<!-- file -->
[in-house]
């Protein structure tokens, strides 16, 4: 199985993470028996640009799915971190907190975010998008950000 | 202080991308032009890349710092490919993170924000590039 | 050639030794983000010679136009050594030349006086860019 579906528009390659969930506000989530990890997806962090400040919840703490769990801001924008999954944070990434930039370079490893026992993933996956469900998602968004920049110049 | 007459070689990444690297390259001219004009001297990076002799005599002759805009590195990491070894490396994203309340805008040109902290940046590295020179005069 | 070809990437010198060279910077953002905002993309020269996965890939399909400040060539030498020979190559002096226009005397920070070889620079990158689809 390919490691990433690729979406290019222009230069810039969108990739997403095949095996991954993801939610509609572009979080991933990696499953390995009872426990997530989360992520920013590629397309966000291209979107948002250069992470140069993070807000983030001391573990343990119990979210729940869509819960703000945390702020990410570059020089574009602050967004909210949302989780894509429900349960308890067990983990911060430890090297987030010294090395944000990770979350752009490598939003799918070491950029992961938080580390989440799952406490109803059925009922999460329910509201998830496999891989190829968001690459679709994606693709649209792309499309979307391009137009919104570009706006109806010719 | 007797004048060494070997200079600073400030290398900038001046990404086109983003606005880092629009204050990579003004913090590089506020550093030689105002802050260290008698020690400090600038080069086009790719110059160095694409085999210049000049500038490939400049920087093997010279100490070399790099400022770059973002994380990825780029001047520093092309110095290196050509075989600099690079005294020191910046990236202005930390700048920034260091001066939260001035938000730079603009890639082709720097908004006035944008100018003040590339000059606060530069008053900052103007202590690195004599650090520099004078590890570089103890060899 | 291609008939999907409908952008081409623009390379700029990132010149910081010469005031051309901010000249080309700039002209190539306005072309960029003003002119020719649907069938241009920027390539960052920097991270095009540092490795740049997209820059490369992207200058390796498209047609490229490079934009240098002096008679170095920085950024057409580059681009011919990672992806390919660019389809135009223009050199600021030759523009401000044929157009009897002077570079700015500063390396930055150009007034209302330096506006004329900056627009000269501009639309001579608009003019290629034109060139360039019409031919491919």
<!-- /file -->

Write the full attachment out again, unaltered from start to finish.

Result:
[in-house]
């Protein structure tokens, strides 16, 4: 199985993470028996640009799915971190907190975010998008950000 | 202080991308032009890349710092490919993170924000590039 | 050639030794983000010679136009050594030349006086860019 579906528009390659969930506000989530990890997806962090400040919840703490769990801001924008999954944070990434930039370079490893026992993933996956469900998602968004920049110049 | 007459070689990444690297390259001219004009001297990076002799005599002759805009590195990491070894490396994203309340805008040109902290940046590295020179005069 | 070809990437010198060279910077953002905002993309020269996965890939399909400040060539030498020979190559002096226009005397920070070889620079990158689809 390919490691990433690729979406290019222009230069810039969108990739997403095949095996991954993801939610509609572009979080991933990696499953390995009872426990997530989360992520920013590629397309966000291209979107948002250069992470140069993070807000983030001391573990343990119990979210729940869509819960703000945390702020990410570059020089574009602050967004909210949302989780894509429900349960308890067990983990911060430890090297987030010294090395944000990770979350752009490598939003799918070491950029992961938080580390989440799952406490109803059925009922999460329910509201998830496999891989190829968001690459679709994606693709649209792309499309979307391009137009919104570009706006109806010719 | 007797004048060494070997200079600073400030290398900038001046990404086109983003606005880092629009204050990579003004913090590089506020550093030689105002802050260290008698020690400090600038080069086009790719110059160095694409085999210049000049500038490939400049920087093997010279100490070399790099400022770059973002994380990825780029001047520093092309110095290196050509075989600099690079005294020191910046990236202005930390700048920034260091001066939260001035938000730079603009890639082709720097908004006035944008100018003040590339000059606060530069008053900052103007202590690195004599650090520099004078590890570089103890060899 | 291609008939999907409908952008081409623009390379700029990132010149910081010469005031051309901010000249080309700039002209190539306005072309960029003003002119020719649907069938241009920027390539960052920097991270095009540092490795740049997209820059490369992207200058390796498209047609490229490079934009240098002096008679170095920085950024057409580059681009011919990672992806390919660019389809135009223009050199600021030759523009401000044929157009009897002077570079700015500063390396930055150009007034209302330096506006004329900056627009000269501009639309001579608009003019290629034109060139360039019409031919491919």